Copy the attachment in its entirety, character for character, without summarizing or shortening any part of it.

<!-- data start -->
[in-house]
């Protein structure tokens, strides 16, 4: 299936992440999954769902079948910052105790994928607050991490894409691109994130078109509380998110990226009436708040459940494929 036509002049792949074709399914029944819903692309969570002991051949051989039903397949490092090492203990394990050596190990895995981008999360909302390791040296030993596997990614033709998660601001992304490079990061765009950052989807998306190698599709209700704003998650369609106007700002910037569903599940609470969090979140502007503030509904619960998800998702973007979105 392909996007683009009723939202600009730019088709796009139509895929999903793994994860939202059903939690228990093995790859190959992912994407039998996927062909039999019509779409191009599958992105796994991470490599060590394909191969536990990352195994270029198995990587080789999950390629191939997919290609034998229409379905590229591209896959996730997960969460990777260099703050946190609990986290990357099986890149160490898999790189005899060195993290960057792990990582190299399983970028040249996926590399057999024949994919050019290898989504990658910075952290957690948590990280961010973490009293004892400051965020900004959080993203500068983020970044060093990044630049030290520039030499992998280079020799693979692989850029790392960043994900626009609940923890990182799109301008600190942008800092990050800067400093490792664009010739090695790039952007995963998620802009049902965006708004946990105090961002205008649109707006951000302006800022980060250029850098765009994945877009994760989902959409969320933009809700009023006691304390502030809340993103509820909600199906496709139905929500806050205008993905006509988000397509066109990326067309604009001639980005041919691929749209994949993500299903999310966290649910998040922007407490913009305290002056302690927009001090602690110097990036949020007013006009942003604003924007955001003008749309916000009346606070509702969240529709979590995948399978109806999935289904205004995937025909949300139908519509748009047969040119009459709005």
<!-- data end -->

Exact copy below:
[in-house]
């Protein structure tokens, strides 16, 4: 299936992440999954769902079948910052105790994928607050991490894409691109994130078109509380998110990226009436708040459940494929 036509002049792949074709399914029944819903692309969570002991051949051989039903397949490092090492203990394990050596190990895995981008999360909302390791040296030993596997990614033709998660601001992304490079990061765009950052989807998306190698599709209700704003998650369609106007700002910037569903599940609470969090979140502007503030509904619960998800998702973007979105 392909996007683009009723939202600009730019088709796009139509895929999903793994994860939202059903939690228990093995790859190959992912994407039998996927062909039999019509779409191009599958992105796994991470490599060590394909191969536990990352195994270029198995990587080789999950390629191939997919290609034998229409379905590229591209896959996730997960969460990777260099703050946190609990986290990357099986890149160490898999790189005899060195993290960057792990990582190299399983970028040249996926590399057999024949994919050019290898989504990658910075952290957690948590990280961010973490009293004892400051965020900004959080993203500068983020970044060093990044630049030290520039030499992998280079020799693979692989850029790392960043994900626009609940923890990182799109301008600190942008800092990050800067400093490792664009010739090695790039952007995963998620802009049902965006708004946990105090961002205008649109707006951000302006800022980060250029850098765009994945877009994760989902959409969320933009809700009023006691304390502030809340993103509820909600199906496709139905929500806050205008993905006509988000397509066109990326067309604009001639980005041919691929749209994949993500299903999310966290649910998040922007407490913009305290002056302690927009001090602690110097990036949020007013006009942003604003924007955001003008749309916000009346606070509702969240529709979590995948399978109806999935289904205004995937025909949300139908519509748009047969040119009459709005």